There’s more this morning from the Big Apple:
- Berman reports in a separate story that Alexey Shved would like to remain in New York. The Knicks traded Pablo Prigioni to Houston at the deadline for the Russian guard and two second-round picks. He has been effective since the deal, averaging 14.8 points, 4.6 rebounds and 3.6 assists. “My agent will do his work summertime but I want to stay here,” Shved said. “We had a lot of problems and injuries. Everything will change next year and I want to be part of it.’’
- Former Knicks player and current Bucks coach Jason Kidd told Ian Begley of ESPNNewYork.com that New York could be a major player this summer in free agency. The Knicks will have at least $25MM to spend, along with a high draft pick and the lure of playing with Carmelo Anthony. “Melo is a talented player; he’s a great guy on and off the floor,” Kidd said. “So I wouldn’t see that there would be problems with guys coming in to play [with him].”
- While the team waits for the offseason, a few young players and castoffs from other organizations are trying to make an impact in 2014/15, writes Dan Barry of The New York Times. Langston Galloway, Ricky Ledo, Louis Amundson and Lance Thomas, who all joined the team on 10-day contracts, are trying to establish themselves before the season is over. “I’ve just been waiting to play,” Ledo said. “Coming from the D-League, I’m getting my shot here.”
An MRI performed on Trail Blazers guard Arron Afflalo confirmed that he has suffered a right shoulder strain, the team announced. Afflalo is expected to be out of action for one to two weeks, and if that timetable holds, the injury will likely cause the guard to miss Portland’s opening round playoff series. With the team already without Wesley Matthews, who is out for the season with a torn left Achilles, losing Afflalo puts a major dent in the team’s postseason hopes. In 25 games for the Blazers since being acquired from Denver the 29-year-old has averaged 10.6 points and 2.7 rebounds in 30.1 minutes per contest.
Here’s more from around the Western Conference:
- The Warriors have assigned James Michael McAdoo to the Santa Cruz Warriors, their D-League affiliate, the team announced. McAdoo has appeared in 33 games for Santa Cruz this season, averaging 19.5 points, 8.7 rebounds, and 2.3 assists in 32.8 minutes per contest.
- Alex Abrines, a draft-and-stash prospect for the Thunder, in an interview with Gigantes.com (translation by HoopsHype.com) said that he isn’t ready to make the jump to the NBA just yet. The 21-year-old swingman was the No. 32 overall selection in the 2013 NBA draft, and he is under contract with Barcelona through 2016.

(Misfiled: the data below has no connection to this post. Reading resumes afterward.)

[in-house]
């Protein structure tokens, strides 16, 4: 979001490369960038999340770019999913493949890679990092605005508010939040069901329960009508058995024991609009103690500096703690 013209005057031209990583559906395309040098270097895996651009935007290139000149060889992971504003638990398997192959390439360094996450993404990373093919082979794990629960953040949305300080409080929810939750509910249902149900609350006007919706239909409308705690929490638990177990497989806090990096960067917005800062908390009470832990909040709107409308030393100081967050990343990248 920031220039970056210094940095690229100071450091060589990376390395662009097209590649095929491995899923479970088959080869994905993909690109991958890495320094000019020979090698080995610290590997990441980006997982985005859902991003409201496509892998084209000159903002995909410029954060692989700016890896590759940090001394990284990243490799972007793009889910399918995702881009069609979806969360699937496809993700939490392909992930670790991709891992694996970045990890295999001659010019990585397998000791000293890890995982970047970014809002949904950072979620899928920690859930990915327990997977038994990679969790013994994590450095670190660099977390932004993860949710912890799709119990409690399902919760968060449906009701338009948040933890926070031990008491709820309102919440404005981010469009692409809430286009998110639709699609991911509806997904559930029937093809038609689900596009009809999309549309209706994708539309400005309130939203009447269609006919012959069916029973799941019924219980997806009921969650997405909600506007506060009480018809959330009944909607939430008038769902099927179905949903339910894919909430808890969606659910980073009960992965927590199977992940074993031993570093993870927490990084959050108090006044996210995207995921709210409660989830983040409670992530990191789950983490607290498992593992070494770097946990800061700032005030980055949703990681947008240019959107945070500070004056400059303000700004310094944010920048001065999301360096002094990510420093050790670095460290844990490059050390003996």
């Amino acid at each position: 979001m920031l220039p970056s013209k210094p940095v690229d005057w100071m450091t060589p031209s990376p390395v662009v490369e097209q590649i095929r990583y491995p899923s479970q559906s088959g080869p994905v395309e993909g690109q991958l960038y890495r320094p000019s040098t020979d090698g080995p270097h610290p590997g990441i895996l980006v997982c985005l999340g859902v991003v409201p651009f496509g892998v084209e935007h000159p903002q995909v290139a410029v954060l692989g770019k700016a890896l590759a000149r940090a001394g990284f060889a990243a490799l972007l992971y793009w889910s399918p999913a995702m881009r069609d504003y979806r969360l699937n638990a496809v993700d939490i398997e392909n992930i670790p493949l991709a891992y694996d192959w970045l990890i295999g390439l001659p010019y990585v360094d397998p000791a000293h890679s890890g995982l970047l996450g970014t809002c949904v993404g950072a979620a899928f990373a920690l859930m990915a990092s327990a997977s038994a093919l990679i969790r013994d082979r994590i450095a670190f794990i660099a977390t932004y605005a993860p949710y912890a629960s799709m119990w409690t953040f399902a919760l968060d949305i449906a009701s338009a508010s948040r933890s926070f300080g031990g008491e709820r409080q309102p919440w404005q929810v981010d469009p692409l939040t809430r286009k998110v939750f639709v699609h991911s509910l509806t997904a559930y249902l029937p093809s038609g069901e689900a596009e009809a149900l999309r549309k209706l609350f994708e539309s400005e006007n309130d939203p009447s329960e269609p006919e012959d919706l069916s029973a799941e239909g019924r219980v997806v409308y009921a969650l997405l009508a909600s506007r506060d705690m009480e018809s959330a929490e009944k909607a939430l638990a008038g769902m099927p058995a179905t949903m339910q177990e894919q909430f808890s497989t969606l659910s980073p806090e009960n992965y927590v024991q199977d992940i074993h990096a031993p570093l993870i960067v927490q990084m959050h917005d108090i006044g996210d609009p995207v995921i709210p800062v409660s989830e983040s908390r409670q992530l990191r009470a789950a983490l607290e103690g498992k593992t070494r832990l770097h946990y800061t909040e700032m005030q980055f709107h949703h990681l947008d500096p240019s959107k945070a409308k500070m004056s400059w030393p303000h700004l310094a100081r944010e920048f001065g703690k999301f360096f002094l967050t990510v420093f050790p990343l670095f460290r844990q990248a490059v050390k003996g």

- Timberwolves‘ rookies Zach LaVine and Andrew Wiggins have learned much about what it takes to make it through the rigors of an NBA season, and the pair hope to take the momentum that they have gained into the summer to continue their development as players, Jerry Zgoda of The Star Tribune writes.
Former lottery pick Meyers Leonard appears to have turned a corner for the Trail Blazers, as Joe Freeman of The Oregonian details. That’s fortunate timing for him, as the client of recently hired agent Aaron Mintz is eligible for a rookie scale extension this summer, though usually such extensions are the domain of budding stars, like Damian Lillard, who also becomes extension-eligible in July. In any case, it’ll be an active summer for the Blazers, with LaMarcus Aldridge headlining several key free agents on the team, which has yet to commit any money for 2016/17, when the salary cap is set to spike. Here’s more on the Blazers and their Northwest Division rivals:
- Nicolas Batum is still friendly with Timberwolves owner Glen Taylor, but while Batum sometimes thinks about what might have been if the Blazers hadn’t matched the offer sheet he signed with Minnesota in 2012, he tells Freeman, who writes in a separate piece, that he’s “very happy” in Portland. Then-Wolves coach Rick Adelman, since retired, was the main reason he wanted to play in Minnesota, Batum added. The small forward will be on an expiring contract next season.
- It took a while for Rodney Hood to start to see consistent playing time, but last year’s 23rd overall pick is looking like a steal lately, as Ryan McDonald of The Deseret News writes in a look at the improvement that he and fellow Jazz first-rounder Dante Exum have made over the season. Hood is averaging 14.3 points in 27.0 minutes per game with 39.0% three-point shooting since March 10th.
- Darnell Mayberry of The Oklahoman offers a peek behind the scenes at the Thunder front office, where a team of GM Sam Presti‘s hand-picked contributors work in a collaborative environment.